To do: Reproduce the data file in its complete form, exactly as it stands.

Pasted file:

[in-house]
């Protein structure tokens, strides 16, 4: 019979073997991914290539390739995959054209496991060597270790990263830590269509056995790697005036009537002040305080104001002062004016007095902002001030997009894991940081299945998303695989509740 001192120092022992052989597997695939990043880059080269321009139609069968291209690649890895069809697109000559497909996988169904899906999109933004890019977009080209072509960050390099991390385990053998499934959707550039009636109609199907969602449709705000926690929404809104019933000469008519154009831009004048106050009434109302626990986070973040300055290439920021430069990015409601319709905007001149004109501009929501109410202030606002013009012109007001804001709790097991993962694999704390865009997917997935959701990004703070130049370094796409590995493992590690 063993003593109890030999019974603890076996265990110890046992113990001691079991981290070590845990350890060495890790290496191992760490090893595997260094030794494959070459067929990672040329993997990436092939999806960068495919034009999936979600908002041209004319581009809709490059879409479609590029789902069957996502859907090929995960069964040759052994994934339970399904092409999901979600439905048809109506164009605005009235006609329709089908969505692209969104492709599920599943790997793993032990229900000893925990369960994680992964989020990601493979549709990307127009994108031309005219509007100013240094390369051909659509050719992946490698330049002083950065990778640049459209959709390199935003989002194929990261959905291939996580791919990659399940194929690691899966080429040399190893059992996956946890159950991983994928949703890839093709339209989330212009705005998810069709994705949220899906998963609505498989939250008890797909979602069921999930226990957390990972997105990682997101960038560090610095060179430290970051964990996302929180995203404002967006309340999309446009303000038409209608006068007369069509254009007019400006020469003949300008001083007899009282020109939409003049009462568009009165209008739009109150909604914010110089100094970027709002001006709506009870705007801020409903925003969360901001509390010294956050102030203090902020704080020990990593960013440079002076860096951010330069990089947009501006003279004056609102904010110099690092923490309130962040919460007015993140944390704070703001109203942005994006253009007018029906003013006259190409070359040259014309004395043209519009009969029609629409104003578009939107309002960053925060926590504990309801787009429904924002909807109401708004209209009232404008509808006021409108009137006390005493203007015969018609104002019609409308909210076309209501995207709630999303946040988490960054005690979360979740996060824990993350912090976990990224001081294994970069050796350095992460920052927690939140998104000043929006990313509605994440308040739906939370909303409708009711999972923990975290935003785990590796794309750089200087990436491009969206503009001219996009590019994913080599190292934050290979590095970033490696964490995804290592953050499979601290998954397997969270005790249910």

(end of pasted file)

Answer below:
[in-house]
């Protein structure tokens, strides 16, 4: 019979073997991914290539390739995959054209496991060597270790990263830590269509056995790697005036009537002040305080104001002062004016007095902002001030997009894991940081299945998303695989509740 001192120092022992052989597997695939990043880059080269321009139609069968291209690649890895069809697109000559497909996988169904899906999109933004890019977009080209072509960050390099991390385990053998499934959707550039009636109609199907969602449709705000926690929404809104019933000469008519154009831009004048106050009434109302626990986070973040300055290439920021430069990015409601319709905007001149004109501009929501109410202030606002013009012109007001804001709790097991993962694999704390865009997917997935959701990004703070130049370094796409590995493992590690 063993003593109890030999019974603890076996265990110890046992113990001691079991981290070590845990350890060495890790290496191992760490090893595997260094030794494959070459067929990672040329993997990436092939999806960068495919034009999936979600908002041209004319581009809709490059879409479609590029789902069957996502859907090929995960069964040759052994994934339970399904092409999901979600439905048809109506164009605005009235006609329709089908969505692209969104492709599920599943790997793993032990229900000893925990369960994680992964989020990601493979549709990307127009994108031309005219509007100013240094390369051909659509050719992946490698330049002083950065990778640049459209959709390199935003989002194929990261959905291939996580791919990659399940194929690691899966080429040399190893059992996956946890159950991983994928949703890839093709339209989330212009705005998810069709994705949220899906998963609505498989939250008890797909979602069921999930226990957390990972997105990682997101960038560090610095060179430290970051964990996302929180995203404002967006309340999309446009303000038409209608006068007369069509254009007019400006020469003949300008001083007899009282020109939409003049009462568009009165209008739009109150909604914010110089100094970027709002001006709506009870705007801020409903925003969360901001509390010294956050102030203090902020704080020990990593960013440079002076860096951010330069990089947009501006003279004056609102904010110099690092923490309130962040919460007015993140944390704070703001109203942005994006253009007018029906003013006259190409070359040259014309004395043209519009009969029609629409104003578009939107309002960053925060926590504990309801787009429904924002909807109401708004209209009232404008509808006021409108009137006390005493203007015969018609104002019609409308909210076309209501995207709630999303946040988490960054005690979360979740996060824990993350912090976990990224001081294994970069050796350095992460920052927690939140998104000043929006990313509605994440308040739906939370909303409708009711999972923990975290935003785990590796794309750089200087990436491009969206503009001219996009590019994913080599190292934050290979590095970033490696964490995804290592953050499979601290998954397997969270005790249910």